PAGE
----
|Posted by [email protected] on April 14, 2017 at 7:45 AM|
Beware: the playground bullies of your past have found their way onto the Internet. How many of us have posted on an online community only to notice an aggressive poster attempting to start a war of words between users? Not only do the insulting posts disrupt conversation, it doesn’t take a degree in psychology to know that they can be annoying and offensive. The world of flaming and trolling has gained more and more attention in the last few years as the internet has become a bigger part of our lives. Psychologists theorize that there are motives behind these faceless bullies.
Flaming is an aggressive or antagonistic interaction between Internet users, frequently on message boards, blogs, game servers and in chat rooms, and exist mainly to act with hostility and insult other posters. Deliberate flamers are cyber-bullies who enjoy getting a rise out of others by focusing on heated issues like politics and religion, or by personally attacking others. Their main goal is to disrupt the flow of conversation between others and provoke conversation instead about the flame. Trolls are of a similar vein and intentionally practice flaming by writing obvious, insulting, and often off-topic remarks to start a “flame war.” While many people have encountered flaming and trolls, most people are unaware of their motives. What causes an Internet user to want to provoke another user? Who wants to embroil themselves in the middle of an argument?
Examples of flaming:
Flaming on YouTube," one of the major findings was that by communicating over the Internet, flamers experience de-individualization and have less of an awareness of people's feelings than they would in a face-to-face interaction.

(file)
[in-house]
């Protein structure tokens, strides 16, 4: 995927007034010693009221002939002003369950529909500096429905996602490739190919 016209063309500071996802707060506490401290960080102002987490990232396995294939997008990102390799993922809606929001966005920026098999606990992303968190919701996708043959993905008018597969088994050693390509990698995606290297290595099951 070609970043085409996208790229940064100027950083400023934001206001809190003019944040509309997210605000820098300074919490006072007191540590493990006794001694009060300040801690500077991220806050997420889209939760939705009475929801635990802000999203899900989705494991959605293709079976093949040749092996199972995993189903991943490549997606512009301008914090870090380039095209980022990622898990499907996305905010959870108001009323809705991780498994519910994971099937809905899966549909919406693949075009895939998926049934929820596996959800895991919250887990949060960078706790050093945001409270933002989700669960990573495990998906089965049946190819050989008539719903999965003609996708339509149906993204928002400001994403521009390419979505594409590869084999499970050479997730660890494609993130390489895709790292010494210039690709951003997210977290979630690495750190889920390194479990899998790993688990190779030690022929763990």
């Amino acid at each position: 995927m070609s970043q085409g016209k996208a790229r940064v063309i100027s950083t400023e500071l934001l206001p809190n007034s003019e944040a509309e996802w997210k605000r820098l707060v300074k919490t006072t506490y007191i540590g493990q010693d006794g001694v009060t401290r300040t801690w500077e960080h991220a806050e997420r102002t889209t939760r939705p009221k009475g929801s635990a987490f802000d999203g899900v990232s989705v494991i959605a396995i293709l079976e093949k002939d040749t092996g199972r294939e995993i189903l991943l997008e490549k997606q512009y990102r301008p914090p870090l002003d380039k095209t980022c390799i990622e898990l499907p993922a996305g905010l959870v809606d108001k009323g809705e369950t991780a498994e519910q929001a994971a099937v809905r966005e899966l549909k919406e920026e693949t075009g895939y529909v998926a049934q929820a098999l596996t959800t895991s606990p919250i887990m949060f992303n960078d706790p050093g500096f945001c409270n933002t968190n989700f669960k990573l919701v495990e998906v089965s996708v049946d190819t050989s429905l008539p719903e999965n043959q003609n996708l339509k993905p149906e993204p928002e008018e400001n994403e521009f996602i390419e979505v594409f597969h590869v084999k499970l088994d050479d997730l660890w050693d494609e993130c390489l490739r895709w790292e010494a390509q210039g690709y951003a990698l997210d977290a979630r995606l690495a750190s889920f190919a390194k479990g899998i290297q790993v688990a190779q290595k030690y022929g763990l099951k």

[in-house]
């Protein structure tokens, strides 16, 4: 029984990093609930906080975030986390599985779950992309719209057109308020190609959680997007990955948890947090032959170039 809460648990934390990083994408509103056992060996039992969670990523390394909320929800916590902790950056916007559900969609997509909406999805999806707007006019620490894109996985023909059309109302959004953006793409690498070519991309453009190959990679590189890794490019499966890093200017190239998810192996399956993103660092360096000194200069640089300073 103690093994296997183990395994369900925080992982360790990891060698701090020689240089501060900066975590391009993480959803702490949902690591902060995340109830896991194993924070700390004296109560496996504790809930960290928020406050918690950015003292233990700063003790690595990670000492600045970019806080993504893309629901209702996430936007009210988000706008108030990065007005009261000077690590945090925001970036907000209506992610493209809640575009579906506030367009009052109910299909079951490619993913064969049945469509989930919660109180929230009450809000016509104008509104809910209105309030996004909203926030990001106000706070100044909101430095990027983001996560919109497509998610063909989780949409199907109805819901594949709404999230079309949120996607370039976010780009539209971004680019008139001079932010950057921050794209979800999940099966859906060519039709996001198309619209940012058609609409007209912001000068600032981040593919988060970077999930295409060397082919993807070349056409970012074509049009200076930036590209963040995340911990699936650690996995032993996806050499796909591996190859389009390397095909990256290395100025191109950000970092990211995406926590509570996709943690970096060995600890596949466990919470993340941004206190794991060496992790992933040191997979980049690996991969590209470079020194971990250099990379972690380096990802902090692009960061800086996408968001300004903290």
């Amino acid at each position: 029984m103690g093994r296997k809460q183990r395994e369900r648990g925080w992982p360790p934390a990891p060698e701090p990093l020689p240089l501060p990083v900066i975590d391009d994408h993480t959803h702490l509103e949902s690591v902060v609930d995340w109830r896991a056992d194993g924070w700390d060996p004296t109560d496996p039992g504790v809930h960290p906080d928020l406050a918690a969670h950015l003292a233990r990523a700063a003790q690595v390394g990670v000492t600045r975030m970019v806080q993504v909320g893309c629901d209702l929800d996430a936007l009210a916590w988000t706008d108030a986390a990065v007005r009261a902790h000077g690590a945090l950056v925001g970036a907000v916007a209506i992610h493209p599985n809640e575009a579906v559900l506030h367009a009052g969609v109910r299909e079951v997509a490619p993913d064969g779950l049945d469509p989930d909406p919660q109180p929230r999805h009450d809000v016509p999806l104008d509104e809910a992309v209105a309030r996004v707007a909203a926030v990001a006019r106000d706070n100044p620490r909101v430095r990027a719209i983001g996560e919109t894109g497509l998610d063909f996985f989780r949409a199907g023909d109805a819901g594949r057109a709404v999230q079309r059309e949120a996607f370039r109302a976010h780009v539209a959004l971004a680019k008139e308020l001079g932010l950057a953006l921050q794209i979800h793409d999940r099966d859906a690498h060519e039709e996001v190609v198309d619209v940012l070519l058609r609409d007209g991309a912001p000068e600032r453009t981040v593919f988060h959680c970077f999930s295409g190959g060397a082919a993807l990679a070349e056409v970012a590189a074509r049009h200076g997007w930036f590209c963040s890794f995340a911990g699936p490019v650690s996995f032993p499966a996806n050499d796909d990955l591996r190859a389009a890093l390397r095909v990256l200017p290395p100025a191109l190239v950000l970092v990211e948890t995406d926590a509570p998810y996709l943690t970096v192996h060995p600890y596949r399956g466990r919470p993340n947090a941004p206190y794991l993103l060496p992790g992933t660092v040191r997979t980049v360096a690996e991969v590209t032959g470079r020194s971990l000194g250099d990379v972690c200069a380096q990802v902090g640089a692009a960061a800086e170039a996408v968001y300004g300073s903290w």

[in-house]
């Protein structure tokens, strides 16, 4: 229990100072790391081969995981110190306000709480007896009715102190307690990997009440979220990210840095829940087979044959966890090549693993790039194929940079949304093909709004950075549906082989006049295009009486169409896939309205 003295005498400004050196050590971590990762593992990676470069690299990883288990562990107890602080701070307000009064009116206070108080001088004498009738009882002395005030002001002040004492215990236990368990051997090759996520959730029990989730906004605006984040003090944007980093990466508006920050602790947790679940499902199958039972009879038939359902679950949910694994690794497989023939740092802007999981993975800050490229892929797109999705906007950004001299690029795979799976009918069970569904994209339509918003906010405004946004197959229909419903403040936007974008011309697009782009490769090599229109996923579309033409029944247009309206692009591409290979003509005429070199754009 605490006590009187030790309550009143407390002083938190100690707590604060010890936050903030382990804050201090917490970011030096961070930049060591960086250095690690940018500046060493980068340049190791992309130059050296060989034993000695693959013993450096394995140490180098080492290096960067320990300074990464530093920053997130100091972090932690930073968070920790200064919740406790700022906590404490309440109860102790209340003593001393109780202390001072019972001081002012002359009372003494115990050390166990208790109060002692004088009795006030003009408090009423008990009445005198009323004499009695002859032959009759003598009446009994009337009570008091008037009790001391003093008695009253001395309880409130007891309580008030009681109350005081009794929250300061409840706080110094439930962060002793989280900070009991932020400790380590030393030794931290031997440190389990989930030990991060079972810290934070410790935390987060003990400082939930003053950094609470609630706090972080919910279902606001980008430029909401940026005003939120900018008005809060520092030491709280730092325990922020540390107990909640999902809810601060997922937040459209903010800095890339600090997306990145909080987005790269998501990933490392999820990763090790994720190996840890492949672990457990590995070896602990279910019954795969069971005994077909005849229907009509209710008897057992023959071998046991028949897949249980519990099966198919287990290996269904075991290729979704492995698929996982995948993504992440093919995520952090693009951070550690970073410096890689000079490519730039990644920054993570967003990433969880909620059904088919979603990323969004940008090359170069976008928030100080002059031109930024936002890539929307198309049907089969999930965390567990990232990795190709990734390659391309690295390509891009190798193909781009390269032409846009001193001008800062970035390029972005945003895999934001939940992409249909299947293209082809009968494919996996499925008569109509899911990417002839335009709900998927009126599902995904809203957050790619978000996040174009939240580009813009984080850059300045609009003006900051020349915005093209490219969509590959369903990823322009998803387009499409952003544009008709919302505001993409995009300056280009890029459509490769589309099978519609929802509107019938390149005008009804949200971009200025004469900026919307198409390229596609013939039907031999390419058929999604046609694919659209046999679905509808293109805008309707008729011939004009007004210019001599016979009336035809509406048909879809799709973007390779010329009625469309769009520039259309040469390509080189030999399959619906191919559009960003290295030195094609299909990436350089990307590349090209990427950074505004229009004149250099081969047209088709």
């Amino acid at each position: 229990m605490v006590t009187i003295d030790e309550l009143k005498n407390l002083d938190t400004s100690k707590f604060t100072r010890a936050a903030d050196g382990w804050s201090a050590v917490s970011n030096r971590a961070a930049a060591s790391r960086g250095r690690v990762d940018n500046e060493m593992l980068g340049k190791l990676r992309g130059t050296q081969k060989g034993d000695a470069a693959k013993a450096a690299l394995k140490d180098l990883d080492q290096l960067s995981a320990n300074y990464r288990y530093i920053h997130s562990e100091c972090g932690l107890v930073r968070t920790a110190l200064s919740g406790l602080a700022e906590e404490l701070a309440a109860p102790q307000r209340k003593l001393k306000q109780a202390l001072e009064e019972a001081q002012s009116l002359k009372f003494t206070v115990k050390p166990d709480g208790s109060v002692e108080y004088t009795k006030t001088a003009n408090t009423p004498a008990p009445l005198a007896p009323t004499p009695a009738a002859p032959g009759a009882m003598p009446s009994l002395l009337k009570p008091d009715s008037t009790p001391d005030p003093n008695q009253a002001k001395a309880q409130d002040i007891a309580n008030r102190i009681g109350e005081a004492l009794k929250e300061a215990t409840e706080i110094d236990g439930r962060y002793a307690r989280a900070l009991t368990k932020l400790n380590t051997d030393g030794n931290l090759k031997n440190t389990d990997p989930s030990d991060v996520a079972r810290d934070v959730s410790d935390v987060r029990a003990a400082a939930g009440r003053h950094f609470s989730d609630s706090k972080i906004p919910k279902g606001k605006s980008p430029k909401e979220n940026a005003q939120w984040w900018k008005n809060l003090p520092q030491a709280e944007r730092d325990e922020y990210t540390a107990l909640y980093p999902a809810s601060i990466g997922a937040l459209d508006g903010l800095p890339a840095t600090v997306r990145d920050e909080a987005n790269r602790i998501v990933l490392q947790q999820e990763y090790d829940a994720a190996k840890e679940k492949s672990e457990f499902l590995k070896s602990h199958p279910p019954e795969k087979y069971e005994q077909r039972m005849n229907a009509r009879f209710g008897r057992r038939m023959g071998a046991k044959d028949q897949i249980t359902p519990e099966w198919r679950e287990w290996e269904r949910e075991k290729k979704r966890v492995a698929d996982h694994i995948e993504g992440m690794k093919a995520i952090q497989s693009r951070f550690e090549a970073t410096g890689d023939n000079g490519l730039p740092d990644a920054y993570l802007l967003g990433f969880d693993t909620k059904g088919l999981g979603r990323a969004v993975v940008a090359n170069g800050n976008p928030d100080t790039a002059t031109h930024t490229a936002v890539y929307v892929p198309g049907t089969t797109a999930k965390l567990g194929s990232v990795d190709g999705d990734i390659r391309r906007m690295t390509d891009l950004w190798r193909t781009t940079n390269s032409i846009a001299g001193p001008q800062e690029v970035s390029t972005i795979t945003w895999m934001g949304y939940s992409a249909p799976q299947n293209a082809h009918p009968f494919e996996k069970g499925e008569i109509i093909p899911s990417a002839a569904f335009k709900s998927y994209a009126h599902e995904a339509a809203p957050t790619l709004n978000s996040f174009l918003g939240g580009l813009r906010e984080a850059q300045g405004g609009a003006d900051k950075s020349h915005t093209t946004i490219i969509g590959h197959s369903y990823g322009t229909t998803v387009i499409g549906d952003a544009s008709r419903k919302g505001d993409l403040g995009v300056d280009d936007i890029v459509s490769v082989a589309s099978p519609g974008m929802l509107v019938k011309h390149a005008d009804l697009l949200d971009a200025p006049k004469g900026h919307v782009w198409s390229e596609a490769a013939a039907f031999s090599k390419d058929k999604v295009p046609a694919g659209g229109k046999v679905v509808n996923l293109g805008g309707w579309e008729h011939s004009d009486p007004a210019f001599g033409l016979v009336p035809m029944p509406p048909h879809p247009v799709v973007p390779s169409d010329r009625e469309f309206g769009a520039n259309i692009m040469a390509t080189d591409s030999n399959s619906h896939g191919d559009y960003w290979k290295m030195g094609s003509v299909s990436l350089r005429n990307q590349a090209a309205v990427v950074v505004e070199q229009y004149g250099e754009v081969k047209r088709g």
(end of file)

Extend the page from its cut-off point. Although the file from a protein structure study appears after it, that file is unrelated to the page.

Social Media sites- Facebook, Instragram etc
An unsuspecting victim may not immediately recognize flaming. Many flamers wait until they get a person to engage in conversation before they attack. Some of them come right out with sweltering e-abuse, but other flamers are calm and calculating at first. It is easier to spot an angry and impulsive flame attempt because it is transparent. Any e-mail, message, or comment that has senseless profanity and insults in it is most likely a flame. Not all flames are that simple, however. A talented flamer can break a person’s heart with the use of non-profane words. The best way to tell if one is being flamed is to evaluate the internal feelings that arise after reading the text.
You need to know you are not alone if you have struggles with "Flaming". More than 60 percent of schoolchildren are bullied, and some of it is through electronic means. Over 25 percent of teens have received hurtful text messages and emails.
Flaming is a very real problem that must be covered by parents to their children. Please see a parent, adult you trust, a older brother or sister, Aunt or Uncle, religion role model a school counselor or feel free to reach out to me at: [email protected]